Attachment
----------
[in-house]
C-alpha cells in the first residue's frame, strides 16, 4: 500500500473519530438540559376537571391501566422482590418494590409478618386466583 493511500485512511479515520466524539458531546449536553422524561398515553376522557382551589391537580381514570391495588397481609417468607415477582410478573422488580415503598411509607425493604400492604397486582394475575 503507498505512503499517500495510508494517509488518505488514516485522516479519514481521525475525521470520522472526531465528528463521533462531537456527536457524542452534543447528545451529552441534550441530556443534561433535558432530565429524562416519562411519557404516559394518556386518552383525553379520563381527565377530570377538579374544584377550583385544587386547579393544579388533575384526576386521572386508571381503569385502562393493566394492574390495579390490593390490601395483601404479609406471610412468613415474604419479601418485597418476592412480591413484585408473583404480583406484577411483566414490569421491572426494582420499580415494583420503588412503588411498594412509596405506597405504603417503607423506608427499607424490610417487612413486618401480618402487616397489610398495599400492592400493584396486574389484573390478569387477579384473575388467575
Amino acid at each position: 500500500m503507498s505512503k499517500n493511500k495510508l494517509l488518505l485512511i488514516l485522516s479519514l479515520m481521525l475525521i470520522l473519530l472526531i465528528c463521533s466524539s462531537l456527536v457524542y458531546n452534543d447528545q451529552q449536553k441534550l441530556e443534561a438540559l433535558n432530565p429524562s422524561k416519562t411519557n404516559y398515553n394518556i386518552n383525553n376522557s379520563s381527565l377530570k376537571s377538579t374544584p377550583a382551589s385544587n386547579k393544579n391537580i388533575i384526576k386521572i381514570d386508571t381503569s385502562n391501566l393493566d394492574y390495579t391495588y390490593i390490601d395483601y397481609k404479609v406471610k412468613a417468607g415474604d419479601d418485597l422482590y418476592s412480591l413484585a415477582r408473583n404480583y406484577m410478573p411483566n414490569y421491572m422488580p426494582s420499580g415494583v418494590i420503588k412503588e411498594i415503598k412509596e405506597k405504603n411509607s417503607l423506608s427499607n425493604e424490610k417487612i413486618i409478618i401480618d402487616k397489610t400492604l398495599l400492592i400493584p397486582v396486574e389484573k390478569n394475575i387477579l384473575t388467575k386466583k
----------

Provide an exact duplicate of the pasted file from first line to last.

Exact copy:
[in-house]
C-alpha cells in the first residue's frame, strides 16, 4: 500500500473519530438540559376537571391501566422482590418494590409478618386466583 493511500485512511479515520466524539458531546449536553422524561398515553376522557382551589391537580381514570391495588397481609417468607415477582410478573422488580415503598411509607425493604400492604397486582394475575 503507498505512503499517500495510508494517509488518505488514516485522516479519514481521525475525521470520522472526531465528528463521533462531537456527536457524542452534543447528545451529552441534550441530556443534561433535558432530565429524562416519562411519557404516559394518556386518552383525553379520563381527565377530570377538579374544584377550583385544587386547579393544579388533575384526576386521572386508571381503569385502562393493566394492574390495579390490593390490601395483601404479609406471610412468613415474604419479601418485597418476592412480591413484585408473583404480583406484577411483566414490569421491572426494582420499580415494583420503588412503588411498594412509596405506597405504603417503607423506608427499607424490610417487612413486618401480618402487616397489610398495599400492592400493584396486574389484573390478569387477579384473575388467575
Amino acid at each position: 500500500m503507498s505512503k499517500n493511500k495510508l494517509l488518505l485512511i488514516l485522516s479519514l479515520m481521525l475525521i470520522l473519530l472526531i465528528c463521533s466524539s462531537l456527536v457524542y458531546n452534543d447528545q451529552q449536553k441534550l441530556e443534561a438540559l433535558n432530565p429524562s422524561k416519562t411519557n404516559y398515553n394518556i386518552n383525553n376522557s379520563s381527565l377530570k376537571s377538579t374544584p377550583a382551589s385544587n386547579k393544579n391537580i388533575i384526576k386521572i381514570d386508571t381503569s385502562n391501566l393493566d394492574y390495579t391495588y390490593i390490601d395483601y397481609k404479609v406471610k412468613a417468607g415474604d419479601d418485597l422482590y418476592s412480591l413484585a415477582r408473583n404480583y406484577m410478573p411483566n414490569y421491572m422488580p426494582s420499580g415494583v418494590i420503588k412503588e411498594i415503598k412509596e405506597k405504603n411509607s417503607l423506608s427499607n425493604e424490610k417487612i413486618i409478618i401480618d402487616k397489610t400492604l398495599l400492592i400493584p397486582v396486574e389484573k390478569n394475575i387477579l384473575t388467575k386466583k